Ivy also uses Twitter to connect with publicists. “There are several publicists I follow,” she said. “It’s great when we follow each other because it makes sending a direct message to follow up about something quick and easy.” The way we interact and how we receive information has changed drastically. Ivy thinks the social media network brings together people from different businesses. “If you have a great idea and you want to pitch it to me, you don’t have to try to find my email address or phone number,” she said. “When used the right way, Twitter has the ability to bring people and ideas together-140 characters at a time.”

No doubt, Twitter has become a powerful tool for media, and if you’re pitching a story, service or product it’s time to get tweeting.

Here are inBLOOM’s 5 tips for tweeting the media:

1. Follow media personalities on Twitter. Be cautious and watch out for fake accounts. A blue check next to their name will help you to know the account is official.

2. Pay attention to their activity. The more active they are on Twitter or the more personal their tweets are, you have a better chance of getting them to interact with you. Whether it’s a Q&A or live chat, take a chance and tweet them! You never know.

3. Use hashtags they use and retweet their tweets to your followers, especially if they’re promoting something about the show they’re on. If they ask a question, respond to their tweets with your thoughts. Believe it or not, they may remember you and follow you back. Just be sure to time your engagements well and don’t respond to every tweet.

4. Make your tweets stand out. Be humorous but respectful. Make them interesting because nobody wants to respond to a boring or tasteless tweet!

5. Timing is everything. Sending a random tweet won’t increase your chances of getting noticed. If you’re on at the same time they’re responding to viewers or fans, it’s a great time to reply because you know they’re online reading tweets at that moment.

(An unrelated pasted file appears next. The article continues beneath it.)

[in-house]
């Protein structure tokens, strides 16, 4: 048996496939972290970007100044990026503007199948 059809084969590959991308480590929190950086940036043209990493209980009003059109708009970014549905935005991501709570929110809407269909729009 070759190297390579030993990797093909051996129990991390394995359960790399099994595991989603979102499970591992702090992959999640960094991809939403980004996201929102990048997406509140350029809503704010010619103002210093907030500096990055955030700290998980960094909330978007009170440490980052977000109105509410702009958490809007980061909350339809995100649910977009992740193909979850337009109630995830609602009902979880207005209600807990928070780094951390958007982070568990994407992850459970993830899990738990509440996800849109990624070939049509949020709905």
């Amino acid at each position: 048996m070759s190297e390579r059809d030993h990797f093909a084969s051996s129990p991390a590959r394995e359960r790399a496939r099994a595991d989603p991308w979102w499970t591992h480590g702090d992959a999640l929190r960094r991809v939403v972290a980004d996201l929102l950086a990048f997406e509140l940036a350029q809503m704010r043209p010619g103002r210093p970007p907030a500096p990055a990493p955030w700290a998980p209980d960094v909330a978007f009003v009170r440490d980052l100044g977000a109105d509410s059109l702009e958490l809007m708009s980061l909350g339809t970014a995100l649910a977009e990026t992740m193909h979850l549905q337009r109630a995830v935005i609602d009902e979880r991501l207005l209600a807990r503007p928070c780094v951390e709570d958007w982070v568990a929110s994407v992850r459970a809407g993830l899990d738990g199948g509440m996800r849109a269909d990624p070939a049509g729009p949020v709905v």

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Social Media Strategies Inspired by Reality TV Star Power

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Reality television has become a guilty pleasure for many people, whether they admit to it or not. In fact, our digital landscape is saturated with people who when they’re not watching the shows, they’re reviewing the recaps, reading the gossip, and following the social networks covering it all. And, fueling the frenzy, are the reality show personalities from housewives to food network stars harnessing the power of social media networking to keep their shows in the forefront of pop culture. 

So, how can you learn to effectively promote your brand by watching reality stars market to and communicate with fans on social media?

Let’s start with Twitter. This powerful platform presents reality stars with the opportunity to tweet at any minute of the day to millions of people around the world. They use Twitter to live tweet during episodes and promote products. For example, Real Housewives of New Jersey star Kathy Wakile retweets and responds to fans, frequently promoting her cookbooks and dessert line Dolci Della Dea. On Pi Day, Wakile tweeted out a photo of her cookbook Indulge with the caption “It’s Pi Day! Did you know my cookbook #Indulge will have a variety of different #mini pie recipes?” The reality star harnessed a holiday, a few hashtags and enticing pics of sweets to market her cookbook. 

Then there’s Facebook, which gives you the opportunity to write more than 140 characters about your business. Although new data shows less words are more when it comes to engaging fans. Andy Cohen’s show Watch What Happens Live uses Facebook to share photos, special guest news and sell merchandise. The show engages fans by asking them to post their questions for  guests and sharing memes.

Here are a few tips for rocking social networking like a reality star:

  • Link people to your company’s website frequently. Like Kathy Wakile, if you have a particular product that can relate to a national holiday, news or event, post about it so your followers will share it.
  • Have one-on-one conversations with the people who follow your account. If someone asks you a question, respond to them directly by clicking the “reply” button. Offer up questions to start conversations and get to know your followers.
  • Be consistent and relevant. The more you post and tweet, the more opportunity you have for connecting with people and growing your number of followers. If you’re engaging people, you’ll want to be pretty active on your accounts throughout the day.
  • Always be on trend. You’ll see reality stars tweeting and sharing news, fashion and food that has gone viral. Check out for news of trending hashtags and use them in your content, but use no more than three in your post or tweet or you’ll look desperate.